In New Jersey, we tend to want to forget the winters and remember the summers.   Every year, there are opportunities to add to our personal sensory database in order to connect to memories long since forgotten, or better yet, add new ones.   Food is something that we can appreciate, share and pass on, adding to those things that we love about New Jersey.


Barbeque Pork Ribs


1-2 racks of pork baby back or spare ribs

1 cup of dry spice rub

1 cup of barbeque sauce

Dry Spice Rub

4 tablespoons of dark brown sugar

2 tablespoons of salt

2 tablespoons of paprika

2 tablespoons of garlic powder

2 tablespoons of ground mustard

1 tablespoon of black pepper

1 tablespoon of cinnamon

½ tablespoon of cayenne pepper

½ tablespoon of thyme

Barbeque Sauce

2 cups of ketchup

½ cup of apple cider vinegar

1/3 cup of brown sugar

2 tablespoons of molasses

2 cloves of roasted garlic

1 tablespoon of black pepper

½ tablespoon of Dijon mustard

3 tablespoons of cherry syrup

1.       Get the smoker going until it reaches a steady 225-240 degrees.

2.       In a small bowl, combine all ingredients for spice rub and stir until well blended.   Put into a shaker if available.  Set aside.

3.       Mix ingredients together for the barbeque sauce in a medium pot.  Simmer over low heat for 20 minutes.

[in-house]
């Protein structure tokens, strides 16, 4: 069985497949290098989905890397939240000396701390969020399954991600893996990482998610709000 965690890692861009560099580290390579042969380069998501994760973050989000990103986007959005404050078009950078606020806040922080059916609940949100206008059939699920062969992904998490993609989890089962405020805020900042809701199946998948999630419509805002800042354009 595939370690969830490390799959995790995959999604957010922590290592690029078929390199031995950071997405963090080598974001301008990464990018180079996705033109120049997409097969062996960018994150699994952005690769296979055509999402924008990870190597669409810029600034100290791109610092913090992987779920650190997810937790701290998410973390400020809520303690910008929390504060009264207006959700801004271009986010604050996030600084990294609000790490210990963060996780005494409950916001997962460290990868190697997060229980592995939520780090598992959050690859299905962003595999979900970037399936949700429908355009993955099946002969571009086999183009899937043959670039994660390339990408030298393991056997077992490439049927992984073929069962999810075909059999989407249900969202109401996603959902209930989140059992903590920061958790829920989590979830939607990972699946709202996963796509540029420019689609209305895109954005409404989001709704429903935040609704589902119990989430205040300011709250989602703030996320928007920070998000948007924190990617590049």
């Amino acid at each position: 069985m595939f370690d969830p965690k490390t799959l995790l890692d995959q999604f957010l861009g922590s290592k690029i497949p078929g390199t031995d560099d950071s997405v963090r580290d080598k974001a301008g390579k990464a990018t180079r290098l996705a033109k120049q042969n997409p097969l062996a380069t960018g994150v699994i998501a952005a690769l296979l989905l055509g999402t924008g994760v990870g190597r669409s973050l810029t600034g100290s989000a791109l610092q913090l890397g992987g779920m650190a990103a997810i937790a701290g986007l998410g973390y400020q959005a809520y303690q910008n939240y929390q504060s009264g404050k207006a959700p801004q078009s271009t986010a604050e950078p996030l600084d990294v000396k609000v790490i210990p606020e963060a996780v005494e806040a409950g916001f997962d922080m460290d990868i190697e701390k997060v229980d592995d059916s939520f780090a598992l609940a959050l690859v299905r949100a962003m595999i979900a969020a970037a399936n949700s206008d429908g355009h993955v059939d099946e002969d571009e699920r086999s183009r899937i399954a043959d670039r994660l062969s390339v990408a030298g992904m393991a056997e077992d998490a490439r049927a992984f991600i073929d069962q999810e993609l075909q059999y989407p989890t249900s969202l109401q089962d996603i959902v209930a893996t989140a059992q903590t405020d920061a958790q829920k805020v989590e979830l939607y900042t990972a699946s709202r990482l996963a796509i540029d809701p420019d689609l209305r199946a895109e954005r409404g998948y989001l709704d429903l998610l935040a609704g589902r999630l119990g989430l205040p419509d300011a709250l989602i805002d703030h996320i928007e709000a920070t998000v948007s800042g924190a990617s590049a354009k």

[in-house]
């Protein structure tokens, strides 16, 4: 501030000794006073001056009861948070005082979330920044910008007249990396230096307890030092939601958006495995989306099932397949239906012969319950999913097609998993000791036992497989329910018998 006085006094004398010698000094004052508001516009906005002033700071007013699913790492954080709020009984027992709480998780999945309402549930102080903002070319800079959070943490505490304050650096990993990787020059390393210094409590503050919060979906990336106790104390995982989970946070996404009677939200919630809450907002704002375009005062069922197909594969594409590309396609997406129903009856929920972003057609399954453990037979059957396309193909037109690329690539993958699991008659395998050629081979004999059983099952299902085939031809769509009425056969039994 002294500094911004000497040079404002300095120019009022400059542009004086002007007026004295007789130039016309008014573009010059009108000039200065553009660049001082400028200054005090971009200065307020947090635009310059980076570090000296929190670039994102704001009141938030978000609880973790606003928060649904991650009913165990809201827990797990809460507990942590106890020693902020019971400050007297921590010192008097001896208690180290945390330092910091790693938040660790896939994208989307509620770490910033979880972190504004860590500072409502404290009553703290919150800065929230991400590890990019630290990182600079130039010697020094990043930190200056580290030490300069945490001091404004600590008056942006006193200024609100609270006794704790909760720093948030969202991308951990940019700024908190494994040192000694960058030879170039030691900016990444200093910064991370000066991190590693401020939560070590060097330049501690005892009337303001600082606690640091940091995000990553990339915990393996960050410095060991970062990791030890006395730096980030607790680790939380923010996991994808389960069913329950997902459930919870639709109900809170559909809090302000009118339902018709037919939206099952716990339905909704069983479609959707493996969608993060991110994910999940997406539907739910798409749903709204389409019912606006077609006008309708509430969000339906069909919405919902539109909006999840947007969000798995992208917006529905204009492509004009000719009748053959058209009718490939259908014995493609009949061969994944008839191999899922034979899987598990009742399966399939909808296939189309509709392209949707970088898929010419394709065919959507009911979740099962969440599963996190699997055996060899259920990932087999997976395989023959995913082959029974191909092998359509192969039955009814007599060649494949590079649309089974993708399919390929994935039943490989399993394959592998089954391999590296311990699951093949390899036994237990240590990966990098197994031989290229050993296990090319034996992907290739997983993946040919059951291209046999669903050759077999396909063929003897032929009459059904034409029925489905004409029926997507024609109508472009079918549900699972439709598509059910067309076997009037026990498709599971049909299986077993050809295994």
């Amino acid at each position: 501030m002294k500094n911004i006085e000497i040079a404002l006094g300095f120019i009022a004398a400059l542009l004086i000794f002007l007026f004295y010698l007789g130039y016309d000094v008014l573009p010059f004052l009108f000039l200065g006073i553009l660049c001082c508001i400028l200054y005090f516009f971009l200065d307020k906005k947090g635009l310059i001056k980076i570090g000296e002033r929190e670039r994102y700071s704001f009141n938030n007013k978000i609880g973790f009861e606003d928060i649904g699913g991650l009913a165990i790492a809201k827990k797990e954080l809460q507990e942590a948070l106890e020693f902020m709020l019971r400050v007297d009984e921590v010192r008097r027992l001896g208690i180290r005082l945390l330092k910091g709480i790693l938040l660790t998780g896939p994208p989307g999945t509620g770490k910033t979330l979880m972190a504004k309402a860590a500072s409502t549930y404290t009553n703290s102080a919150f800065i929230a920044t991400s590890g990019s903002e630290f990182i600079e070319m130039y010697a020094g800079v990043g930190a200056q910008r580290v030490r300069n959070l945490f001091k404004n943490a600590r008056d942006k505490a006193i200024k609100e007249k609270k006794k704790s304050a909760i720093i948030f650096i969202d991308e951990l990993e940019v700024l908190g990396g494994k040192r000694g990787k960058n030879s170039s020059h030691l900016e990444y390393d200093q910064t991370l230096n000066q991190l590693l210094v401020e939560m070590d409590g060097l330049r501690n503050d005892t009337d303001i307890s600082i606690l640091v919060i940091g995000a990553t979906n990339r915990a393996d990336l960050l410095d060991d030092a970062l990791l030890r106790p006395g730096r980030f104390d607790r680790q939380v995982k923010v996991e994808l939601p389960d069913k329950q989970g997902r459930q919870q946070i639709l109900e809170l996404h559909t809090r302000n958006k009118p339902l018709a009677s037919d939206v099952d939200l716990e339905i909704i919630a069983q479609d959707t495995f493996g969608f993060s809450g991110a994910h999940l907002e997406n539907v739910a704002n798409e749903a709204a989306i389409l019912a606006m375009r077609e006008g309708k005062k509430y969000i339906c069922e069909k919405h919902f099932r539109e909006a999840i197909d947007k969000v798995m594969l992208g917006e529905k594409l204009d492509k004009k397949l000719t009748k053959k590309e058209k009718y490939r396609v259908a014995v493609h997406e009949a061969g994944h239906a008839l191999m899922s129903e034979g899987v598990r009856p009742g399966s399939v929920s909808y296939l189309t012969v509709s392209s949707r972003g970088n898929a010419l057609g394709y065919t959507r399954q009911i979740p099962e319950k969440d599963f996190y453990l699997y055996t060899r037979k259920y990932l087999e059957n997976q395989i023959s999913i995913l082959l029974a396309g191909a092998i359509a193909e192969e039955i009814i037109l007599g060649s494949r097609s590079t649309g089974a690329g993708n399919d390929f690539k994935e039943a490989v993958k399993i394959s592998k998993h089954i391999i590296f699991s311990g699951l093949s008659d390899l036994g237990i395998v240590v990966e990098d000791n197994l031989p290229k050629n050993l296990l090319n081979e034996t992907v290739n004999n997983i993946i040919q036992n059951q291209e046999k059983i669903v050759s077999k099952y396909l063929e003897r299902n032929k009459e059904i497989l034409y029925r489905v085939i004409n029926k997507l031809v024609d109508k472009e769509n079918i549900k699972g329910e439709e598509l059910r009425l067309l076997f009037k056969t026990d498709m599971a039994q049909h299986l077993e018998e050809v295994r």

4.       Remove the membrane from the underside of the ribs using a paring knife

5.       Shake the rub onto both sides of the ribs until well coated.

6.       Place the ribs on the rack of the smoker and cook for approximately 2 hours.  Wrap in foil and place back in the smoker for another

2 hours.  Open foil, brush with barbeque sauce and replace foil.  Cook for another ½ hour or until internal meat temperature reaches 145 degrees (USDA Recommended).  Allow meat to rest for 10 minutes.



Damn, am I having fun!   When I took on this exploration of New Jersey, I was so looking forward to eating some great food and having interesting conversations with the creators of that food.  Whether in backyards, at festivals, or in restaurants, I wanted to taste each cook’s interpretation of barbeque and hear the influences, thought processes and struggles that went into that creation.  As I have said before, I have discovered that New Jersey barbeque really is influenced by the culture and history of the cook, making it extremely complex and worldly.   Although different from my own interpretation, is allows a new discovery from every neighborhood and increases the anticipation of a totally different interpretation just a neighborhood away.  Many a cook are accompanied by the ghost of their mother or grandfather, ready to give them an ethereal slap in the head if they stray from the time honored recipe that had been handed down from generation to generation.  It connects us to our family and allows us to disregard the modern-day technological terrors that we have surrounded ourselves with to cook our meat.  But let us not forget one of the strongest influences that have allowed barbeque to diversify and become increasingly popular…making it how we like it.  Such an easy, yet beautiful concept.  But also relatively rare when talking to many chefs.  So when Boy McBoy and I found a few spare hours from our hectic lives to go out and pay a visit to Michael Johnston and his Grub Hut in Manville, we were able to sample some southwest Mexican barbeque fusion dishes that came into being simply because that is what he liked.  As as would have it, we did too!